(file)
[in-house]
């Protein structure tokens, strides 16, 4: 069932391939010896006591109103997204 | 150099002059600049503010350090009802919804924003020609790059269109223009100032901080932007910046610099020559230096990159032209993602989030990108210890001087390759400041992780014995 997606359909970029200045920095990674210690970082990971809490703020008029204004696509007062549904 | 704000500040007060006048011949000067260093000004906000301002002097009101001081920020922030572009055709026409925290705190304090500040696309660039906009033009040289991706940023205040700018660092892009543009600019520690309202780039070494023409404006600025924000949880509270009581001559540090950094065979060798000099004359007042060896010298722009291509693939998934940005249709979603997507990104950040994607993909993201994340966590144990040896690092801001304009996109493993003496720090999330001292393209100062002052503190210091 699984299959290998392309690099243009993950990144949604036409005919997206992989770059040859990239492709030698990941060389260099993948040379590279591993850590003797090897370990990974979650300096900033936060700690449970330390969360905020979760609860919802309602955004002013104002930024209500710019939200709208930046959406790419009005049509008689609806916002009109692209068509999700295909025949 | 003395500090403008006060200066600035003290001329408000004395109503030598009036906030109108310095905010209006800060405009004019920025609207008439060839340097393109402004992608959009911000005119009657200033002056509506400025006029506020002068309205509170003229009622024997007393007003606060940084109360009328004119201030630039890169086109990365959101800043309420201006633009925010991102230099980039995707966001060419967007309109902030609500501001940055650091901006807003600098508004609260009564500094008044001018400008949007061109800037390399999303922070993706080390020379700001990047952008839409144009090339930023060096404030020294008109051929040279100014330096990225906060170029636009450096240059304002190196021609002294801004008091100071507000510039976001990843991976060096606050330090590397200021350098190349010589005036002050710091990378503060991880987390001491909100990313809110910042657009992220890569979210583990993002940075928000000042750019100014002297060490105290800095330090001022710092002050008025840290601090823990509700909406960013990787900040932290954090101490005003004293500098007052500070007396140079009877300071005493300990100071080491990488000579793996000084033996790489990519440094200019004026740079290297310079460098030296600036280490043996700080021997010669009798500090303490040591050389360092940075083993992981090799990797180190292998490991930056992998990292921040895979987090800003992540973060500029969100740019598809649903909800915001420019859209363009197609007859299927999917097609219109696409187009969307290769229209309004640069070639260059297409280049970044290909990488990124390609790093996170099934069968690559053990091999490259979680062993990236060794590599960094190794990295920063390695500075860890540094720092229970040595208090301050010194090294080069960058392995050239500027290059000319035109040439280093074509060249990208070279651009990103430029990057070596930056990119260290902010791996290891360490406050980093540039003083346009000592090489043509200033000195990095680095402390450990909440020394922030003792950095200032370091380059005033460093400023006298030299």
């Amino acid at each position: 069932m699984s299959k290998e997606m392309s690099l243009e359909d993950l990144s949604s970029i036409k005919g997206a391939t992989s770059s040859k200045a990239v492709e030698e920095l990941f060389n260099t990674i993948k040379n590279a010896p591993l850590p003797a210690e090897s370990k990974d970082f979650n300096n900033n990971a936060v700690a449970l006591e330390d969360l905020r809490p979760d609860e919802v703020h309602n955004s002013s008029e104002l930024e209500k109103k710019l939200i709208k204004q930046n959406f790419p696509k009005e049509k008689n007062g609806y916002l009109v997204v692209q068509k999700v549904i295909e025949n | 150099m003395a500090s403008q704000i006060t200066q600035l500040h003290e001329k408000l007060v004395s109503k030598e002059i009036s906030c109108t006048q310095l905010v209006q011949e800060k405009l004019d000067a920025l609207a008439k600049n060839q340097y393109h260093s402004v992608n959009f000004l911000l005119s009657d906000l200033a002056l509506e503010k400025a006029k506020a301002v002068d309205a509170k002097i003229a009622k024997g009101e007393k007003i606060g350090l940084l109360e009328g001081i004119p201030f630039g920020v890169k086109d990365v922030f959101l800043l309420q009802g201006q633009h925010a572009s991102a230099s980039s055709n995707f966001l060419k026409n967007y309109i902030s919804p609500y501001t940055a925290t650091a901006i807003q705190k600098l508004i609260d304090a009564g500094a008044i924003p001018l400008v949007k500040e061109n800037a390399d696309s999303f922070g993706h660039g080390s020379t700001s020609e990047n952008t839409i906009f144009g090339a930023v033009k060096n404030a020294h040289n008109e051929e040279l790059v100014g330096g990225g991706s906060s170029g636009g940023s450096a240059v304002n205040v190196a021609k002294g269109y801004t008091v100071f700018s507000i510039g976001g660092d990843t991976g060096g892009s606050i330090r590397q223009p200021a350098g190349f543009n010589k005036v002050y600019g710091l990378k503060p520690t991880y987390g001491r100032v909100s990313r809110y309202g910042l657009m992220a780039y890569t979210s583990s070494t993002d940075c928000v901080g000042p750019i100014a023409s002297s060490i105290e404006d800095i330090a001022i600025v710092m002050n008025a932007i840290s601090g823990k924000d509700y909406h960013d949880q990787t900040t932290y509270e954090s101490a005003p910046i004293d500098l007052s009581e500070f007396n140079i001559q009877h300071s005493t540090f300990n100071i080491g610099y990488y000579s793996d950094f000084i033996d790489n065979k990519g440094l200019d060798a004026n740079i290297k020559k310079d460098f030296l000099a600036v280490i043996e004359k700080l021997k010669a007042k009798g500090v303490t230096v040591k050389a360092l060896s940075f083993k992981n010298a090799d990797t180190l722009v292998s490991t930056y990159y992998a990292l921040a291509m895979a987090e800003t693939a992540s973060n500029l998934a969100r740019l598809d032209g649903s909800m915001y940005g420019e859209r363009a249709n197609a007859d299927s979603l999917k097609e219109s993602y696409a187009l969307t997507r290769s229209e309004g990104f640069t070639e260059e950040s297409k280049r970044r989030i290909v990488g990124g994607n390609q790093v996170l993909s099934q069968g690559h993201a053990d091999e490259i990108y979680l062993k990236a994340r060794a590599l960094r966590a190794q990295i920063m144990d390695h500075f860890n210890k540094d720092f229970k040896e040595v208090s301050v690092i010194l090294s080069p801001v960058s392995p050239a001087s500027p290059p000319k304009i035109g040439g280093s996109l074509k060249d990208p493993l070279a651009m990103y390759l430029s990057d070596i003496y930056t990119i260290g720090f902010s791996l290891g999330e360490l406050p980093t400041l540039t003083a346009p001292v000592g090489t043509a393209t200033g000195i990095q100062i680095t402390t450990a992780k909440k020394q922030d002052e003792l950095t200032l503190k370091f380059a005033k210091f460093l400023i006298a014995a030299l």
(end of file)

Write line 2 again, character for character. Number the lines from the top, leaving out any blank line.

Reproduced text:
């Protein structure tokens, strides 16, 4: 069932391939010896006591109103997204 | 150099002059600049503010350090009802919804924003020609790059269109223009100032901080932007910046610099020559230096990159032209993602989030990108210890001087390759400041992780014995 997606359909970029200045920095990674210690970082990971809490703020008029204004696509007062549904 | 704000500040007060006048011949000067260093000004906000301002002097009101001081920020922030572009055709026409925290705190304090500040696309660039906009033009040289991706940023205040700018660092892009543009600019520690309202780039070494023409404006600025924000949880509270009581001559540090950094065979060798000099004359007042060896010298722009291509693939998934940005249709979603997507990104950040994607993909993201994340966590144990040896690092801001304009996109493993003496720090999330001292393209100062002052503190210091 699984299959290998392309690099243009993950990144949604036409005919997206992989770059040859990239492709030698990941060389260099993948040379590279591993850590003797090897370990990974979650300096900033936060700690449970330390969360905020979760609860919802309602955004002013104002930024209500710019939200709208930046959406790419009005049509008689609806916002009109692209068509999700295909025949 | 003395500090403008006060200066600035003290001329408000004395109503030598009036906030109108310095905010209006800060405009004019920025609207008439060839340097393109402004992608959009911000005119009657200033002056509506400025006029506020002068309205509170003229009622024997007393007003606060940084109360009328004119201030630039890169086109990365959101800043309420201006633009925010991102230099980039995707966001060419967007309109902030609500501001940055650091901006807003600098508004609260009564500094008044001018400008949007061109800037390399999303922070993706080390020379700001990047952008839409144009090339930023060096404030020294008109051929040279100014330096990225906060170029636009450096240059304002190196021609002294801004008091100071507000510039976001990843991976060096606050330090590397200021350098190349010589005036002050710091990378503060991880987390001491909100990313809110910042657009992220890569979210583990993002940075928000000042750019100014002297060490105290800095330090001022710092002050008025840290601090823990509700909406960013990787900040932290954090101490005003004293500098007052500070007396140079009877300071005493300990100071080491990488000579793996000084033996790489990519440094200019004026740079290297310079460098030296600036280490043996700080021997010669009798500090303490040591050389360092940075083993992981090799990797180190292998490991930056992998990292921040895979987090800003992540973060500029969100740019598809649903909800915001420019859209363009197609007859299927999917097609219109696409187009969307290769229209309004640069070639260059297409280049970044290909990488990124390609790093996170099934069968690559053990091999490259979680062993990236060794590599960094190794990295920063390695500075860890540094720092229970040595208090301050010194090294080069960058392995050239500027290059000319035109040439280093074509060249990208070279651009990103430029990057070596930056990119260290902010791996290891360490406050980093540039003083346009000592090489043509200033000195990095680095402390450990909440020394922030003792950095200032370091380059005033460093400023006298030299």